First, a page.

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The Artful MindCognitive Science and the Riddle of Human Creativity$
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Mark Turner

Print publication date: 2006

Print ISBN-13: 9780195306361

Published to Oxford Scholarship Online: October 2011

DOI: 10.1093/acprof:oso/9780195306361.001.0001

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Architectural Space as Metaphor in the Greek Sanctuary

Architectural Space as Metaphor in the Greek Sanctuary

Chapter:
(p.225) 12 Architectural Space as Metaphor in the Greek Sanctuary
Source:
The Artful Mind
Author(s):

Gloria Ferrari

Publisher:
Oxford University Press
DOI:10.1093/acprof:oso/9780195306361.003.0012

The relics of saints during the medieval period are interesting objects of art for at least two reasons. First, though mundane, often ugly, even revolting, they are nevertheless considered to be art. This chapter explores how and why things such as slivers of fingernails acquire the quality of art. Second, for miracles to occur, people believed that they had to interact with saints' relics in specific ways. Understanding these ways sheds light on the power of images to affect us. The cult of saints enjoyed immense popularity for a thousand years, beginning approximately in the 4th century A.D. and continuing, in fits and starts, until about the time of the Reformation. It was organized around a series of tombs, shrines, and reliquaries housed in great cathedrals, monasteries, and other grand ecclesiastical structures located throughout Europe.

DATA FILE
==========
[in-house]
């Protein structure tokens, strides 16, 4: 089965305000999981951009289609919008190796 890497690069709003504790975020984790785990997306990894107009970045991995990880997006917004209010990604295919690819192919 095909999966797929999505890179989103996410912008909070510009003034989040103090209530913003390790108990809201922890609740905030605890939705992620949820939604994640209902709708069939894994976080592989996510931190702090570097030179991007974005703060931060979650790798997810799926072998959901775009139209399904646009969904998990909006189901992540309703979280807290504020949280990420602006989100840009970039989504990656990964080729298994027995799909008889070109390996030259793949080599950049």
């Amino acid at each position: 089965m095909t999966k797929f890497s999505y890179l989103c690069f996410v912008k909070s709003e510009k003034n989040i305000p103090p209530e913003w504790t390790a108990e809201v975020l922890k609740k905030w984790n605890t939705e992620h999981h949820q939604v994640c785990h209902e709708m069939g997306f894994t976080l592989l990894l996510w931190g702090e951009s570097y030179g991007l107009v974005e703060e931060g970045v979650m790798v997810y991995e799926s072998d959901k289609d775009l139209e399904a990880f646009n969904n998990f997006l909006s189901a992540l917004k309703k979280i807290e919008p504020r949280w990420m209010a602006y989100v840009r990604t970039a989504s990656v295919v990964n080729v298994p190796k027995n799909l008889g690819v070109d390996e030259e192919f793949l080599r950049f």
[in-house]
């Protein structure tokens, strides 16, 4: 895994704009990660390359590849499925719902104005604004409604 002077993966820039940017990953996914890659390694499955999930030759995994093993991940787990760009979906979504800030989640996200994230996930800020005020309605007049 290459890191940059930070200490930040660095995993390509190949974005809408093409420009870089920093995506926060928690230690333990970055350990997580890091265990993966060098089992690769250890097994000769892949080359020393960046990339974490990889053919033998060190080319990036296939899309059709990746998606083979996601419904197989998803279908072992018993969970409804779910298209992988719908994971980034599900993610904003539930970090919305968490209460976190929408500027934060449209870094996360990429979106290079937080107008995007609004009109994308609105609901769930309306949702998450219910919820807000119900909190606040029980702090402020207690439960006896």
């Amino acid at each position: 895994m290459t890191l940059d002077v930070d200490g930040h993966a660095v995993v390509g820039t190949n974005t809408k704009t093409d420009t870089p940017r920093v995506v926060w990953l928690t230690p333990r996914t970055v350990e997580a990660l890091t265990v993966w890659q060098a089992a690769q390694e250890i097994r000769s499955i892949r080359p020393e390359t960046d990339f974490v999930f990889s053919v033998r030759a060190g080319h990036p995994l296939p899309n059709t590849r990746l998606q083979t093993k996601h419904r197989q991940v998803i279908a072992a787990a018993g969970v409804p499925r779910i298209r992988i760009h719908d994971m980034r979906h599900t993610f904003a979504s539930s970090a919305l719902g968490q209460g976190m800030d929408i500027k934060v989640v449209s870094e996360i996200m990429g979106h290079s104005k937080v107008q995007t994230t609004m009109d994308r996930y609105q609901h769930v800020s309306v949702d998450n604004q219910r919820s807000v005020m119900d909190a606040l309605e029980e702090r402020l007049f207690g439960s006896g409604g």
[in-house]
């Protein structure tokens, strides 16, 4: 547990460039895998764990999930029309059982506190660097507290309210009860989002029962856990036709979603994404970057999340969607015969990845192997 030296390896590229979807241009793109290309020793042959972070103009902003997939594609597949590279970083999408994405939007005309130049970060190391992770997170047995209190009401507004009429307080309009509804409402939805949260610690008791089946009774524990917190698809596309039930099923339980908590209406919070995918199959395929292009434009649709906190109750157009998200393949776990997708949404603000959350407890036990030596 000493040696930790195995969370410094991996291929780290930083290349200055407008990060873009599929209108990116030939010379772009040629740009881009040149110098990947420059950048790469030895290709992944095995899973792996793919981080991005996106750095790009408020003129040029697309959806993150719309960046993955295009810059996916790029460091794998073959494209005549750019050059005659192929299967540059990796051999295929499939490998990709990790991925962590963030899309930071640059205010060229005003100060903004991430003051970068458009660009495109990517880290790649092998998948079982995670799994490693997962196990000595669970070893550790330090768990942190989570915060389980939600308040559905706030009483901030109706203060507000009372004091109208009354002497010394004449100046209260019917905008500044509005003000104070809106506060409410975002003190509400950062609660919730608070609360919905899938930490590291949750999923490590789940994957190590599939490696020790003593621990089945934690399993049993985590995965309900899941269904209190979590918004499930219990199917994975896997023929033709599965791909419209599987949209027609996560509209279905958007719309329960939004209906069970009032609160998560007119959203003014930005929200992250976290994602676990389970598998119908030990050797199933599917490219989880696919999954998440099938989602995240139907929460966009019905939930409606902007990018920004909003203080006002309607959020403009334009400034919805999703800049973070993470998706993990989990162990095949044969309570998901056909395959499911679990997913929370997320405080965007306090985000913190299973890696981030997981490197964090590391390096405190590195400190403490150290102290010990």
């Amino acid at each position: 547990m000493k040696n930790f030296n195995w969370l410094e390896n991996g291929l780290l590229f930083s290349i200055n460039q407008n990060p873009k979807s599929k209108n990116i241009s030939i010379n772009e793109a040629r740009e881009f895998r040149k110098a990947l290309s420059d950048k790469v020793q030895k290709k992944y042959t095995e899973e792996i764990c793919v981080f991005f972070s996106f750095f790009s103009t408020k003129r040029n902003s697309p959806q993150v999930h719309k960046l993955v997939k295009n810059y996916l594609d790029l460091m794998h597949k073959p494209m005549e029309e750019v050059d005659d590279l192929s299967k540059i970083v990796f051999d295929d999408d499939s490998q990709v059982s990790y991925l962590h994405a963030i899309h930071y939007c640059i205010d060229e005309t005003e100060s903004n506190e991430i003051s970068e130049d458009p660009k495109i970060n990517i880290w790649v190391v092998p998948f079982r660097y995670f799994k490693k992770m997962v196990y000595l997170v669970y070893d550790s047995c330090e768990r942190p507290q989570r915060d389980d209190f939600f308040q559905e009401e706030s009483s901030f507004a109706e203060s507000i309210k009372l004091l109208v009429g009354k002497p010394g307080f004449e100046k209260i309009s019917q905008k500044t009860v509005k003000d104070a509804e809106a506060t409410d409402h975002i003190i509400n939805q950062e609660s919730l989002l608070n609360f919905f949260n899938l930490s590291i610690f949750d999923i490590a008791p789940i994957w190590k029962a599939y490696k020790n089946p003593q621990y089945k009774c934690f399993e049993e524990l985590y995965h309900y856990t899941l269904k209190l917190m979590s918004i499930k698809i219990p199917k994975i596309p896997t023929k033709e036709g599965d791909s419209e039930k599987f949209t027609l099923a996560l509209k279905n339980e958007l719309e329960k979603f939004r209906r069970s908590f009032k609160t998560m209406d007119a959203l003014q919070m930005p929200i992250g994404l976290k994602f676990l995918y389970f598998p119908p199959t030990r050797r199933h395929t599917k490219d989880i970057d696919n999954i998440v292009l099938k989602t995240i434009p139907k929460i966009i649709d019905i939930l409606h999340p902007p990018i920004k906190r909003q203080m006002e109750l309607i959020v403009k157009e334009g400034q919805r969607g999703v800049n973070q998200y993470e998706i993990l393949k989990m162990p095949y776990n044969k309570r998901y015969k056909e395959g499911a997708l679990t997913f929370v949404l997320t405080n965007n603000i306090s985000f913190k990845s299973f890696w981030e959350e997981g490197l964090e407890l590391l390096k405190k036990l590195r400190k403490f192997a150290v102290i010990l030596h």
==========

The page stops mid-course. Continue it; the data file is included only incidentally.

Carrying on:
Keywords:   Europe, cult, saints, medieval period, art, relics, miracles, ecclesiastical structures

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